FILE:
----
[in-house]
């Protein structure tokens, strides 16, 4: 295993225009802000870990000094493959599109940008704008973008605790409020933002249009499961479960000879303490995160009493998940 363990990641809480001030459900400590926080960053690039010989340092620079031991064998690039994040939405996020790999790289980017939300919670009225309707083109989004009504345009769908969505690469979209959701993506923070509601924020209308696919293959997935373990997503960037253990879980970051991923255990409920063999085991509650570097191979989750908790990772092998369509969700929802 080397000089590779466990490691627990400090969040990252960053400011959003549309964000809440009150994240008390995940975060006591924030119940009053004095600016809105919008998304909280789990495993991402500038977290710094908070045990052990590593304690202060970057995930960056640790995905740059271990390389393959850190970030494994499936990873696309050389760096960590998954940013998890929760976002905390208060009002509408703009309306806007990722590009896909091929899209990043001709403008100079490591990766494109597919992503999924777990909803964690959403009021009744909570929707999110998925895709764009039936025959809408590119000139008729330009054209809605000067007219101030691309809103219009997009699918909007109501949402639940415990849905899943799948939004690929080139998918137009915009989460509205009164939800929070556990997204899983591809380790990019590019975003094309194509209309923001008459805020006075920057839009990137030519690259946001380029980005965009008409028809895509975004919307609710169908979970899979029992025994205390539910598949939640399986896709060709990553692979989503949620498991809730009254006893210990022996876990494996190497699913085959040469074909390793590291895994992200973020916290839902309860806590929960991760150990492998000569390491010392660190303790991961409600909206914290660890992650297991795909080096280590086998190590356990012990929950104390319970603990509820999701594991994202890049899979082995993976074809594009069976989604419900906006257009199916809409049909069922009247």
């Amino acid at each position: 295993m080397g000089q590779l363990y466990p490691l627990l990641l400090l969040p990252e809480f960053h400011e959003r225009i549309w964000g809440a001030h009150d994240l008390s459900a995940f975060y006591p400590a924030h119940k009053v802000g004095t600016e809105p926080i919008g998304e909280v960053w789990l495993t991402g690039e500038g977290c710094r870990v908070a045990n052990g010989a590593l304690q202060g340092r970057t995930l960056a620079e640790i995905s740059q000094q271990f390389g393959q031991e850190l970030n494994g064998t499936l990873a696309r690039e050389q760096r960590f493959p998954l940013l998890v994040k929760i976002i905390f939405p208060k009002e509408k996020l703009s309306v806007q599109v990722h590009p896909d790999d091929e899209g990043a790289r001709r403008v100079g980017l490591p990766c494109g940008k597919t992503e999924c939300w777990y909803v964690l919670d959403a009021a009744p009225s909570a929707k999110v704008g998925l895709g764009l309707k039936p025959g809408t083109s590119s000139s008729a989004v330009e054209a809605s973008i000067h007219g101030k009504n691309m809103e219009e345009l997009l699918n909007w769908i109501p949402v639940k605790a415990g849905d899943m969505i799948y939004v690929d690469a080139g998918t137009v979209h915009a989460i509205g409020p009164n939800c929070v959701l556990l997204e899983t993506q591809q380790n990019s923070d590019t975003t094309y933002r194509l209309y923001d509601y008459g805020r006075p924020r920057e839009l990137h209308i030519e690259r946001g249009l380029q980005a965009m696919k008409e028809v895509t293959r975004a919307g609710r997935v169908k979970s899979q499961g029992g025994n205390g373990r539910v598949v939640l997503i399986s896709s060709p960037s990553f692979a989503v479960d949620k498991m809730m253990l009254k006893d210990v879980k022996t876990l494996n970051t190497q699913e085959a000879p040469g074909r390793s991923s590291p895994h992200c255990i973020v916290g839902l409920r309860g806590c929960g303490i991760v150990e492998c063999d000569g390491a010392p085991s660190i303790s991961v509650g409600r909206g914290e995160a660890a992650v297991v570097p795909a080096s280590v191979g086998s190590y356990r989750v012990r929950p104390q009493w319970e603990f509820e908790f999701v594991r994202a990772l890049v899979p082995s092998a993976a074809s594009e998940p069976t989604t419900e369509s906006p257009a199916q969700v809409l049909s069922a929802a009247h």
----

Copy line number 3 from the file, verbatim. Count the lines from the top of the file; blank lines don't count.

């Amino acid at each position: 295993m080397g000089q590779l363990y466990p490691l627990l990641l400090l969040p990252e809480f960053h400011e959003r225009i549309w964000g809440a001030h009150d994240l008390s459900a995940f975060y006591p400590a924030h119940k009053v802000g004095t600016e809105p926080i919008g998304e909280v960053w789990l495993t991402g690039e500038g977290c710094r870990v908070a045990n052990g010989a590593l304690q202060g340092r970057t995930l960056a620079e640790i995905s740059q000094q271990f390389g393959q031991e850190l970030n494994g064998t499936l990873a696309r690039e050389q760096r960590f493959p998954l940013l998890v994040k929760i976002i905390f939405p208060k009002e509408k996020l703009s309306v806007q599109v990722h590009p896909d790999d091929e899209g990043a790289r001709r403008v100079g980017l490591p990766c494109g940008k597919t992503e999924c939300w777990y909803v964690l919670d959403a009021a009744p009225s909570a929707k999110v704008g998925l895709g764009l309707k039936p025959g809408t083109s590119s000139s008729a989004v330009e054209a809605s973008i000067h007219g101030k009504n691309m809103e219009e345009l997009l699918n909007w769908i109501p949402v639940k605790a415990g849905d899943m969505i799948y939004v690929d690469a080139g998918t137009v979209h915009a989460i509205g409020p009164n939800c929070v959701l556990l997204e899983t993506q591809q380790n990019s923070d590019t975003t094309y933002r194509l209309y923001d509601y008459g805020r006075p924020r920057e839009l990137h209308i030519e690259r946001g249009l380029q980005a965009m696919k008409e028809v895509t293959r975004a919307g609710r997935v169908k979970s899979q499961g029992g025994n205390g373990r539910v598949v939640l997503i399986s896709s060709p960037s990553f692979a989503v479960d949620k498991m809730m253990l009254k006893d210990v879980k022996t876990l494996n970051t190497q699913e085959a000879p040469g074909r390793s991923s590291p895994h992200c255990i973020v916290g839902l409920r309860g806590c929960g303490i991760v150990e492998c063999d000569g390491a010392p085991s660190i303790s991961v509650g409600r909206g914290e995160a660890a992650v297991v570097p795909a080096s280590v191979g086998s190590y356990r989750v012990r929950p104390q009493w319970e603990f509820e908790f999701v594991r994202a990772l890049v899979p082995s092998a993976a074809s594009e998940p069976t989604t419900e369509s906006p257009a199916q969700v809409l049909s069922a929802a009247h």